You’ve read stories about upcycling, recycling and reconstructing unused clothes to avoid them reaching the dump. But have you thought of what happens to the textile waste that is left on factory floors during the making of our clothes? Many hundreds of thousands of tons of valuable textile end up in our local landfills. Most of the existing solutions convert textile waste into low-grade products like insulation and carpeting. But now we have the first South African company recycling textile waste into a quality fabric good enough for the manufacturing of clothes. A dynamic trio of young entrepreneurs, Esethu Cenga, Lonwabo Mgoduso and Tshepo Bhengu launched The Rewoven Co to create 100% recycled, quality fabric using pre-consumer textile waste. Twyg contributors’ Stella Hertantyo and Masego Shiho Morgan chatted to Esethu and Tshepo about their new project:
What inspired The Rewoven Co?
Esethu: While I was doing my masters thesis in development studies, I met a man in India who recycles textiles to make new clothing. We developed a method for recycling, processing and creating strong yarns for new fabric. We’re inspired by the fact that the textile industry can play a positive role in creating economic growth, employment and eradicating poverty. Globally it employs millions of low-skilled people, especially women. But, people are generally underpaid. So, we thought that if you paid workers the right wage and had a positive impact on environment, we’d be tackling unemployment and developing a green manufacturing sector simultaneously.
Has your work changed your consumption habits?
Esethu: 100%. You don’t write a thesis on these things without having your mind changed! Now, when I see cheap clothing, I know it is because the person that made it lost out, and the environmental impact was harmful. I don’t want to support business-as-usual. The problem really is our reckless, disposable consumption.
Tshepo: We have so much power in how we spend our money. I haven’t bought anything new in a while, and I even find myself judging the clothes I already have!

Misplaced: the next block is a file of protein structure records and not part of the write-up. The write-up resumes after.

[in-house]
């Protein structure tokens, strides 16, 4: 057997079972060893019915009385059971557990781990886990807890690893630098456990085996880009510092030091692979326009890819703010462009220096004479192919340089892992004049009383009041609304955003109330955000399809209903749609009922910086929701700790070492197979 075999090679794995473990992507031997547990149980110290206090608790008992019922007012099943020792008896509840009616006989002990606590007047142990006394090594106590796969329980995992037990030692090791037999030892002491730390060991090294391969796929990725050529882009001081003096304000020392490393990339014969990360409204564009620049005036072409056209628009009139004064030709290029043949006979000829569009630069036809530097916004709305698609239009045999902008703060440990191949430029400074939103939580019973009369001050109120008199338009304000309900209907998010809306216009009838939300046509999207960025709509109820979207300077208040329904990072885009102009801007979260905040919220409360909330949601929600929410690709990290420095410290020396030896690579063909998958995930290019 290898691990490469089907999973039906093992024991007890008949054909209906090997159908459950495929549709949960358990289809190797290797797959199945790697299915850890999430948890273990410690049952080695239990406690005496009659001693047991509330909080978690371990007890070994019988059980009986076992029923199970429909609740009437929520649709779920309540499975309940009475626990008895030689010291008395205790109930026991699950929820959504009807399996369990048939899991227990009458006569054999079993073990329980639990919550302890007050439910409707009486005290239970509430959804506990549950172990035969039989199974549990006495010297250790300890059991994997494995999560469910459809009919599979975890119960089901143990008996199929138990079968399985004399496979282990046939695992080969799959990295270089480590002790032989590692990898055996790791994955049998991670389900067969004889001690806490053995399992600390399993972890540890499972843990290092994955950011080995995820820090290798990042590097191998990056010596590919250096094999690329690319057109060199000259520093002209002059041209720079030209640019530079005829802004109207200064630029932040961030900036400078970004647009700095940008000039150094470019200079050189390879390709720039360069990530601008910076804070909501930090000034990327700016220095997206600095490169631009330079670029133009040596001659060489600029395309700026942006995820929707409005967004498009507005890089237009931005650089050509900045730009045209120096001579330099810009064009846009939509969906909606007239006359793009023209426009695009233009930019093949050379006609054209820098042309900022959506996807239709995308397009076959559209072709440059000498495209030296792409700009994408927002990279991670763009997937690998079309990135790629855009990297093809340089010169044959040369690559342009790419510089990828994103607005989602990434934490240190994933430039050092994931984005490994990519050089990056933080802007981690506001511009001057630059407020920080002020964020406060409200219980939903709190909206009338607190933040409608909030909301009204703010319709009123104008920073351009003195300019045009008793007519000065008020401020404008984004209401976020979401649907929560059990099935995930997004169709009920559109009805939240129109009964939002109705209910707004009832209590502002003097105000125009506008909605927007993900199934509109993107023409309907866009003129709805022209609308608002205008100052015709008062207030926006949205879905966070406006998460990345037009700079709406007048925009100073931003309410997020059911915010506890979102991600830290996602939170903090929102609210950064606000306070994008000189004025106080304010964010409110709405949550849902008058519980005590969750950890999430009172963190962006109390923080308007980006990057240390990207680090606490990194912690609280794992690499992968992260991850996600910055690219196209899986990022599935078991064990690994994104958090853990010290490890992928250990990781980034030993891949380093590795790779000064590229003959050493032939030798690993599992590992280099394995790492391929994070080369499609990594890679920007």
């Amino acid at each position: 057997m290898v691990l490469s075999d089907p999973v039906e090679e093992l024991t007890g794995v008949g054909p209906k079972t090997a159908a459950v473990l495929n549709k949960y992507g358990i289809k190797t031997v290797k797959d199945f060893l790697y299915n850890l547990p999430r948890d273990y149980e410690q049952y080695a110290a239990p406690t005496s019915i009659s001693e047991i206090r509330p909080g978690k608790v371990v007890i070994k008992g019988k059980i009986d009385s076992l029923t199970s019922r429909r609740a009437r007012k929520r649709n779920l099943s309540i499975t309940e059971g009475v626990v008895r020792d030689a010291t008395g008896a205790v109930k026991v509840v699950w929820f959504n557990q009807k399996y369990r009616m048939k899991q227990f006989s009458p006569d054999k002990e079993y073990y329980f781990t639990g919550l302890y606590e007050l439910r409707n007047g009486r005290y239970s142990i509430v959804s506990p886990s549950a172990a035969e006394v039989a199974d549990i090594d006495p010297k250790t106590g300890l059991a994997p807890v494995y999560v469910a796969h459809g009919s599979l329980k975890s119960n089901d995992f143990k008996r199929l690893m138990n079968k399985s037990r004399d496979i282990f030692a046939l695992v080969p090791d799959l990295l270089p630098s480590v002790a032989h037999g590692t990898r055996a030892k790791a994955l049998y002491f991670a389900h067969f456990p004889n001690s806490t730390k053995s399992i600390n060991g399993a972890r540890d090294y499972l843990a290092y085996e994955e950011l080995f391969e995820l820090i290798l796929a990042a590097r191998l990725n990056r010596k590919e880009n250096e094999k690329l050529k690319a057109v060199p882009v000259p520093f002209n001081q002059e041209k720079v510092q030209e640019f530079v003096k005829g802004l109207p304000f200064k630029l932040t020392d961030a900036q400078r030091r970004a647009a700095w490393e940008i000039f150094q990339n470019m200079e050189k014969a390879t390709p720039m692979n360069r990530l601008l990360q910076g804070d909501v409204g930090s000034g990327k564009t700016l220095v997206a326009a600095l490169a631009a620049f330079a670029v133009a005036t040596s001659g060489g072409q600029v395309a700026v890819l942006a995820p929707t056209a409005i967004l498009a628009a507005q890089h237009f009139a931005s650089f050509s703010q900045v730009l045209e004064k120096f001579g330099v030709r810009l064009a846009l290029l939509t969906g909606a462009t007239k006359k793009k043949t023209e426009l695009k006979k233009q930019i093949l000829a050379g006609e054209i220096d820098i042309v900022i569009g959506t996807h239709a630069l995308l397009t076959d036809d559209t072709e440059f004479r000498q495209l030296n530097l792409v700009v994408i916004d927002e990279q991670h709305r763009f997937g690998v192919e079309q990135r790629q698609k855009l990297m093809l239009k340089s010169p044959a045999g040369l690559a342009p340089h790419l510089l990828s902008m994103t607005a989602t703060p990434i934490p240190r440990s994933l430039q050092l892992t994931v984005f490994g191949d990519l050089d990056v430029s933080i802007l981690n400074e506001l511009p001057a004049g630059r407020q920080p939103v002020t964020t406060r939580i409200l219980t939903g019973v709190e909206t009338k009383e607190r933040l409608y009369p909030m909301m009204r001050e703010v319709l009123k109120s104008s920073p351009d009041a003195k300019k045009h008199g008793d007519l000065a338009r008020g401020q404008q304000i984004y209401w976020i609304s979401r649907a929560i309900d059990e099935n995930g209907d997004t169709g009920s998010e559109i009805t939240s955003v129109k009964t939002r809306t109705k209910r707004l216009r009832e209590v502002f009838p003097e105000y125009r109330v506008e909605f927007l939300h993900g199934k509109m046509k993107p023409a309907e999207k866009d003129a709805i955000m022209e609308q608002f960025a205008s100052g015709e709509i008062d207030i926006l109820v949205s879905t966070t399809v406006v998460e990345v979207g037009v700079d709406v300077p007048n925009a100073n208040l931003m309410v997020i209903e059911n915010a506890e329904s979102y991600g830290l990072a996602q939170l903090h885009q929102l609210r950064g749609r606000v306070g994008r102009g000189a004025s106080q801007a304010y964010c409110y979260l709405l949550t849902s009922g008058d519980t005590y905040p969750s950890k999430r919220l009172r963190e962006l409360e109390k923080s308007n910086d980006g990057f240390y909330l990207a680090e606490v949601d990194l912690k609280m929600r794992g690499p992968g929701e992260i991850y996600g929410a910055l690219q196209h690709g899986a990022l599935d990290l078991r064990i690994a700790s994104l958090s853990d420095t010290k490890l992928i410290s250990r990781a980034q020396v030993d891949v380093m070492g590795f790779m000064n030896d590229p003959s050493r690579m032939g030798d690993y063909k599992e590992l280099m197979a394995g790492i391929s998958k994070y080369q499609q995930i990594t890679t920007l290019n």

What does sustainability mean to you?
Esethu: Unsustainable business practices affect poor people, and people in developing countries, the most. Sustainability for us is about dignity and quality of life, and we want to make a sustainable lifestyle accessible for all. We want our fabric, in the long run, to be accessible to everyone, and not just a niche, high-end market.
How do you recycle the textile waste that you collect?
Esethu: There are two ways of recycling textile waste: a chemical and mechanical process. We use a mechanical process, which means we shred the waste to create a new fibre, blend it with recycled PET fibre, and re-spin and re-weave the blend into 60% recycled cotton and 40% recycled polyester fabric. Pure Waste uses the same process. Then you have chemical recycling, which is what Evrnu and Worn Again do.
Tshepo: The recycled polyester is used to reinforce the fibres so it can can be used to create new clothing.
At the moment you only recycle cotton. Would you consider recycling other fibres, such as hemp?
Esethu: Definitely. We will have to, because as the sustainable fashion industry grows, cotton usage is going to slow down. Everyone is moving into bamboo, hemp, more natural fibres, and recycled textiles. So, in terms of the offcuts we will collect, it will be less cotton and more hemp and bamboo.
Do you colour separate the garments before they are shredded?
Esethu: Yes. We don’t dye our fabric, we just colour separate the textile waste before putting it through the mechanical process. That’s why our fabrics are different shades of the same colour. If we start dyeing, the dyes would have to be non-toxic, natural and leave no dye waste.
What sets you apart from the other textile recyclers in South Africa?
Esethu: There are a few other textile recyclers, but they convert textile waste into low value-added goods such as carpet underlining, low-end blankets, and insulation. South African companies have not yet realised the potential for using recycled textiles for high value-added goods, like clothing. We are the first South African company recycling textile waste for clothing.
Will you be recycling post-consumer garments?
Esethu: Definitely! That is the aim. Our vision is to create a circular economy in the clothing industry that is embedded in ecological and social sustainability. So, for us to create a completely circular loop, we have to think of ways to eliminate post-consumer waste.
What is your vision for the future?
Tshepo: We want to build a company that positively impacts people every single day: us, the people who work for us and the people who buy from us. We want to make sure that we contribute to moving this country forward. We also want to inspire young people to understand that they do not have to live according to social norms. You can do anything! Look at us, we woke up with an idea one day, and here we are now! You can take a risk and create your own path.
Esethu: Our long-term goal is to have an entire in-house circular process from recycling to garment production in-house. The goal is to be based 100% in Africa, to be completely green, and to be people-centred. We are thinking differently, and we want to engage in a new way of making clothes.
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- Image credits: Main image supplied, others by Masego Shiho Morgan